Jeremy Piven has had a long and successful career. Now he can add “distinguished” to those adjectives.
Piven’s first break came in 1992 when he played Jerry, the head writer on “The Larry Sanders Show.” But his breakthrough role was manipulative agent Ari Gold, based on real-life agent Ari Emanuel, on “Entourage.”
Over the course of the show’s eight seasons, Piven received four Best Supporting Actor Emmy nominations, winning three. That’s long and successful. But distinguished starts at the end of this month, when he invades Helen Mirren territory.
Piven stars in “Mr. Selfridge,” an eight-part Masterpiece Classics mini-series that airs Sundays on PBS starting March 31. It’s about an American who moves to London and founds a successful department store different from anything the British have ever seen.
Piven spoke to The Arty Semite about actor’s insecurity, growing up the son of acting teachers, and the sense of community he found in the synagogue and onstage.
Curt Schleier: You spent eight years on “Entourage” and enjoyed a great deal of success. As it came to an end what went through your mind?
Jeremy Piven: I don’t think any good comes from worrying. But of course that’s easier said than done. As an actor to have a part that allows you to build an original character and to play that out over eight seasons, well that’s something to be devoutly wished for. But you have to count your blessings and live in the present. Lo and behold, I got this beautiful script and I was blown away by the story of Harry Selfridge. And I’ve been a fan of British drama for a while.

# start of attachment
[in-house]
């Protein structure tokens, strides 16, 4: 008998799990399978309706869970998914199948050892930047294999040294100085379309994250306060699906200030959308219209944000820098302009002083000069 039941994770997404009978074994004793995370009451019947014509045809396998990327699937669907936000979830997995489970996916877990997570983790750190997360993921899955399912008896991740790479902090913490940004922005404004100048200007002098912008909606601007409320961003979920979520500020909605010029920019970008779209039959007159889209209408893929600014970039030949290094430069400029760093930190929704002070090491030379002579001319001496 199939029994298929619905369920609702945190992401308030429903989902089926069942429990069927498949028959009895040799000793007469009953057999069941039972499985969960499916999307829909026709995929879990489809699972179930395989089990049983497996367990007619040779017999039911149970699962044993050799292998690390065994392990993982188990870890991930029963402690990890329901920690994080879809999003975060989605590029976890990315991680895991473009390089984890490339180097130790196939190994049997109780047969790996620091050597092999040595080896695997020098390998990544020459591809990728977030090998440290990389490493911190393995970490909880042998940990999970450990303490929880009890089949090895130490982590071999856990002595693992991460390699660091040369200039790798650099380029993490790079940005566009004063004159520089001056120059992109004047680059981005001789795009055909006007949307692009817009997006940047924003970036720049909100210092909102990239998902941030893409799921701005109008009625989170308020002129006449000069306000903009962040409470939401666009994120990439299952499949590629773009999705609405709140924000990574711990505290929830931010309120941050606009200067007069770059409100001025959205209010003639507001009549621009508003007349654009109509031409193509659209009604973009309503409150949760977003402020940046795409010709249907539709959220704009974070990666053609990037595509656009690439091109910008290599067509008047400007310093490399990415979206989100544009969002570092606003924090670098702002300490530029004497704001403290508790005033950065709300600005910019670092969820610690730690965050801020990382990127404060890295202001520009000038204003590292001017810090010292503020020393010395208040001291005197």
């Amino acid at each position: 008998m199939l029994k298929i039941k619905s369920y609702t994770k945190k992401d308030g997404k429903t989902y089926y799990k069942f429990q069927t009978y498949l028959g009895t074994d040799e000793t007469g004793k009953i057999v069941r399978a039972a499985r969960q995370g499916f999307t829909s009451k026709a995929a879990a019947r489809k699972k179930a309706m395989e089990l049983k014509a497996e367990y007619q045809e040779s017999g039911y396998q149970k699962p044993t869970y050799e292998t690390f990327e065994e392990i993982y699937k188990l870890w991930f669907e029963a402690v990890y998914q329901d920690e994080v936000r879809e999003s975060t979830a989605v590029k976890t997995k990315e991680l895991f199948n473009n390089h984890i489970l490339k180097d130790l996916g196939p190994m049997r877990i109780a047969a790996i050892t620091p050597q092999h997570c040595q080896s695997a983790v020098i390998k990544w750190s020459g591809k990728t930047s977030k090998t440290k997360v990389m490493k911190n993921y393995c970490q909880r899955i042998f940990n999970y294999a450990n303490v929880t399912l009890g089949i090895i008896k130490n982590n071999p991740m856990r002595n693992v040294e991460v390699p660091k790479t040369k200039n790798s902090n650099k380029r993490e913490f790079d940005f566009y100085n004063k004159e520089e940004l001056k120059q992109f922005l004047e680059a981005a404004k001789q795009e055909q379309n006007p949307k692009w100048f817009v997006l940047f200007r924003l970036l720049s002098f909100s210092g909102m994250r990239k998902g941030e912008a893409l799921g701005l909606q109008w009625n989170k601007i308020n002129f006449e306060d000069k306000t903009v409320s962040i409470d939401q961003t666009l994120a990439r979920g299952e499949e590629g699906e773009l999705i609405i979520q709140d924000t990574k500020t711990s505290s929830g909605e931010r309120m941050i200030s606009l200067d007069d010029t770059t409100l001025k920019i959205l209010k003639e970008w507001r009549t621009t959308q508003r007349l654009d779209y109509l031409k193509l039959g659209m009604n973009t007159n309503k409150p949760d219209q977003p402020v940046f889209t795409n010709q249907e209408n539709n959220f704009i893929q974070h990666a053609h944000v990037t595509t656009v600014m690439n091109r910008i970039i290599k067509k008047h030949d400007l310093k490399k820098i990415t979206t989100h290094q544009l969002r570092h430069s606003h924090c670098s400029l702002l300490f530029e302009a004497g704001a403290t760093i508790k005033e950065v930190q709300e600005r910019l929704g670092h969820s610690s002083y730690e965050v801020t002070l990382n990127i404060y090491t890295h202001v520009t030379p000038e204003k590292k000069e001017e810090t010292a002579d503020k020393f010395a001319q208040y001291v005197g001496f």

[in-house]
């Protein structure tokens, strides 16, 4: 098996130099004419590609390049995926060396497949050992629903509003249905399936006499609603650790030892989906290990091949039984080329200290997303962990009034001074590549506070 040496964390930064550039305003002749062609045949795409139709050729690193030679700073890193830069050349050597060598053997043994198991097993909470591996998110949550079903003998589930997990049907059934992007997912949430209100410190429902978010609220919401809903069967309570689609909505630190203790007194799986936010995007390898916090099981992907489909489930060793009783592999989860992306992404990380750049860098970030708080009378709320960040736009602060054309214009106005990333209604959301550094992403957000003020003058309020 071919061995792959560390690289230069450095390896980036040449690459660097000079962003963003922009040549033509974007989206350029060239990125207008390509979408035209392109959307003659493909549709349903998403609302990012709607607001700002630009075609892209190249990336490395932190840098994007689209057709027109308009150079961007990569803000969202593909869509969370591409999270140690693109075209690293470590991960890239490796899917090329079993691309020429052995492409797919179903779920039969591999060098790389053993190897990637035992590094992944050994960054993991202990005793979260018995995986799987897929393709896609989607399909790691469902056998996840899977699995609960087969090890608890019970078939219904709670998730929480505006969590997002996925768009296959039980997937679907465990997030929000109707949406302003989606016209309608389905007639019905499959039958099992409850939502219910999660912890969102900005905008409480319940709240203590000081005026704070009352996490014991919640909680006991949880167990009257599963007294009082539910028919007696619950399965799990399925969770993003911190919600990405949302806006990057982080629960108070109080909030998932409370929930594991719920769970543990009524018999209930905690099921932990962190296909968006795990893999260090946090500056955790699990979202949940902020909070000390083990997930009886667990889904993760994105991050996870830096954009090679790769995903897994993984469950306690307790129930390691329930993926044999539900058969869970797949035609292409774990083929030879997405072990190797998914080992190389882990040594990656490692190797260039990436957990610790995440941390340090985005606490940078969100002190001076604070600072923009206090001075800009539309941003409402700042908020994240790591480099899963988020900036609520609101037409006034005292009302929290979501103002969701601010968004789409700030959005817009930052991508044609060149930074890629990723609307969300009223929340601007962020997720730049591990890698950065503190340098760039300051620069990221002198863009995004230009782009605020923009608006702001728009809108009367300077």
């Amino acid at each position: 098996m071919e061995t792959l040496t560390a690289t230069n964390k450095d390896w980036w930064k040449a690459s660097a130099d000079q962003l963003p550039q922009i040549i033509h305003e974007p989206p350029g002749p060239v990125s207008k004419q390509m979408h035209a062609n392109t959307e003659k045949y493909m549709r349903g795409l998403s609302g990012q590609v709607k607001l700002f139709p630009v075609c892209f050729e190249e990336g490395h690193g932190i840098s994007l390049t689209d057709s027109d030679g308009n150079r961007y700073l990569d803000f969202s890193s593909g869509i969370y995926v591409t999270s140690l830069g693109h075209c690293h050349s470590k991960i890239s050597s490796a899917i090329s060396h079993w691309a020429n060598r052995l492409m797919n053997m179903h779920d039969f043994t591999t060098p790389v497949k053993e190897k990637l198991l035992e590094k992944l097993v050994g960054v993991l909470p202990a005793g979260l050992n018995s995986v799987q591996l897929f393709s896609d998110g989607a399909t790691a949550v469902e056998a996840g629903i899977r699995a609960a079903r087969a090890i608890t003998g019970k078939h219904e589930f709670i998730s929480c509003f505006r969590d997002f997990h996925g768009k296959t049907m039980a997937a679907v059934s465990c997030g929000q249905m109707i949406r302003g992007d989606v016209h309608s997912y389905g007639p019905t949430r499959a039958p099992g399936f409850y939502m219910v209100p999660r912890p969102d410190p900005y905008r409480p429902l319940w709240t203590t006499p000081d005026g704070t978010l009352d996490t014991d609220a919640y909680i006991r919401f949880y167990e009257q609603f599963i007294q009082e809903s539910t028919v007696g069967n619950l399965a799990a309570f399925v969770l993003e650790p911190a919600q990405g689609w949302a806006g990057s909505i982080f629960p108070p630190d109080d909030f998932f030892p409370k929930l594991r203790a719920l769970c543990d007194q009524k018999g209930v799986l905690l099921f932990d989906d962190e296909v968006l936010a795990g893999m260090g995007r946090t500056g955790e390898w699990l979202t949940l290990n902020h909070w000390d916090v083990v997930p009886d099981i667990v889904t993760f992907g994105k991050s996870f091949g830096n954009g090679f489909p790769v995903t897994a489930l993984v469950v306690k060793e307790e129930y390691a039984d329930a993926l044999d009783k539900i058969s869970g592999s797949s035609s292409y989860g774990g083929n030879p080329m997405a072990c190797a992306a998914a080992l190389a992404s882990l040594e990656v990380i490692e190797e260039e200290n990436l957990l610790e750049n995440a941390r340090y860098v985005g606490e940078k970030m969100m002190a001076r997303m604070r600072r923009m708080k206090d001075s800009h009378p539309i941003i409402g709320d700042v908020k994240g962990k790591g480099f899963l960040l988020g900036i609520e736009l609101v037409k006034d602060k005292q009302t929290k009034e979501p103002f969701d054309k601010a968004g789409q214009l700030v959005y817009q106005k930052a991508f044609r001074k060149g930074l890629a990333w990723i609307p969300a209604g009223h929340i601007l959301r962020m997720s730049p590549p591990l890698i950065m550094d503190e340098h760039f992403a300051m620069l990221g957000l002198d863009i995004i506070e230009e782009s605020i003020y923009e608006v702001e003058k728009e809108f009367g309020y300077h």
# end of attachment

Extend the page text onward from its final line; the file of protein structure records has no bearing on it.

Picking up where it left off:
This was obviously a big commitment. Did you have any doubts?
I didn’t have any apprehension at all. I’m an actor and when an actor gets offered a great role he has to say yes. It is a big commitment. I had to fly over and live there for six months. It is kind of similar to Harry Selfridge’s journey. He helped create Marshall Field’s [in Chicago, near where Piven was raised] and moved to London.
Your parents were actors and founded the Piven Theater Workshop. Did they push you to go into the family business?
I would say yes, in the beginning. I would wonder why was I onstage while the rest of my friends are outside playing. They weren’t doing it to push me into acting. They just needed someone young. At the time they were doing Chekhov, and there weren’t a lot of other 8-year-olds around. It was just me and [John] Cusack alternating. Eventually, it really became fun. We weren’t playing outside. We were playing inside. That’s the nature of acting: always be in a state of play.
How did your folks feel about your career?
I think they thought it was a very difficult life filled with disappointment and didn’t encourage me to do it until they saw me onstage as Marc Anthony in a production of “Julius Caesar.”
You mentioned John Cusack. John and his sisters Joan and Ann were fellow students at your parents workshop. Was there competition between you?
No, none whatsoever. John was a movie star from the time we were 15 and I couldn’t have been more proud.
Your online bio says you had a Jewish upbringing. What does that mean?
It means I was part of a Reconstructionist congregation. We prayed “to whom it may concern.” I was bar mitzvahed and my father was very active in his community growing up in Scranton, Penn. We weren’t in temple every week, but we would attend for the High Holidays.
This may be a tough question to answer, but do you bring anything from that upbringing to your work today?
It’s not a tough question. It’s actually a great question. I think I learned a sense of community growing up that I brought to my work. I learned through osmosis that another man’s success will not take away from your own. I felt that in the congregation and I brought that to the workplace — that philosophy wasn’t always embraced by everyone.
Ari Gold was Jewish and often obnoxious. Did you try to protect the character?
Well, yes. Every time I read the script I said, wow, this could be the part where we lose everyone, where the audience turns against the character because he was so offensive. It was my job to give the character as much dimension as possible. The one thing I hung my hat on is that Ari loved his family, was always monogamous and when he acted out it was only because he felt the ends justified the means.
Watch a preview for ‘Mr. Selfridge:’
This story "Jeremy Piven on Ari Gold and 'Mr. Selfridge'" was written by Curt Schleier.